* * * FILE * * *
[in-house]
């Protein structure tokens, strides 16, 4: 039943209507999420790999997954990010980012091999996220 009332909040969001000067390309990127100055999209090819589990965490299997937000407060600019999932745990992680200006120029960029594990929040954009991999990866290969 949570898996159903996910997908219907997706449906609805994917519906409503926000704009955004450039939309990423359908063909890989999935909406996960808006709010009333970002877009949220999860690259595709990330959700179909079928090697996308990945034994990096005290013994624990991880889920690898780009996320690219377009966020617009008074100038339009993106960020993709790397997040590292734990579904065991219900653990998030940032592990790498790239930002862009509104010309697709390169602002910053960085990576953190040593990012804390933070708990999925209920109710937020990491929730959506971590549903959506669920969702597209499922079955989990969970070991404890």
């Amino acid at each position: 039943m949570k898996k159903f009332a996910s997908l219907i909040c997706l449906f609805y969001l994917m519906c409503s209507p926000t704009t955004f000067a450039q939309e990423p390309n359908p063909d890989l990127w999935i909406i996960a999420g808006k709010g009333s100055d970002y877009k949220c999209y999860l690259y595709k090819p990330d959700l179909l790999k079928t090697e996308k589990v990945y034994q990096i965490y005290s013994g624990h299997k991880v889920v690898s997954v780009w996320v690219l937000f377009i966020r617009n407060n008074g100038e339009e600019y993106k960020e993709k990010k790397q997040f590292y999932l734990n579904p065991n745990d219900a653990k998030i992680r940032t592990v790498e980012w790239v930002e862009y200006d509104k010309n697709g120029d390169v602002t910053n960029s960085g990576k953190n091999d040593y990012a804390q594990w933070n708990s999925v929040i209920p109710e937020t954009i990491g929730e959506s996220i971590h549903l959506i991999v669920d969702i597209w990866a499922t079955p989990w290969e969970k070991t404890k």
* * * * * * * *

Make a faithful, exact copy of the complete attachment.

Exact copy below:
[in-house]
């Protein structure tokens, strides 16, 4: 039943209507999420790999997954990010980012091999996220 009332909040969001000067390309990127100055999209090819589990965490299997937000407060600019999932745990992680200006120029960029594990929040954009991999990866290969 949570898996159903996910997908219907997706449906609805994917519906409503926000704009955004450039939309990423359908063909890989999935909406996960808006709010009333970002877009949220999860690259595709990330959700179909079928090697996308990945034994990096005290013994624990991880889920690898780009996320690219377009966020617009008074100038339009993106960020993709790397997040590292734990579904065991219900653990998030940032592990790498790239930002862009509104010309697709390169602002910053960085990576953190040593990012804390933070708990999925209920109710937020990491929730959506971590549903959506669920969702597209499922079955989990969970070991404890």
């Amino acid at each position: 039943m949570k898996k159903f009332a996910s997908l219907i909040c997706l449906f609805y969001l994917m519906c409503s209507p926000t704009t955004f000067a450039q939309e990423p390309n359908p063909d890989l990127w999935i909406i996960a999420g808006k709010g009333s100055d970002y877009k949220c999209y999860l690259y595709k090819p990330d959700l179909l790999k079928t090697e996308k589990v990945y034994q990096i965490y005290s013994g624990h299997k991880v889920v690898s997954v780009w996320v690219l937000f377009i966020r617009n407060n008074g100038e339009e600019y993106k960020e993709k990010k790397q997040f590292y999932l734990n579904p065991n745990d219900a653990k998030i992680r940032t592990v790498e980012w790239v930002e862009y200006d509104k010309n697709g120029d390169v602002t910053n960029s960085g990576k953190n091999d040593y990012a804390q594990w933070n708990s999925v929040i209920p109710e937020t954009i990491g929730e959506s996220i971590h549903l959506i991999v669920d969702i597209w990866a499922t079955p989990w290969e969970k070991t404890k």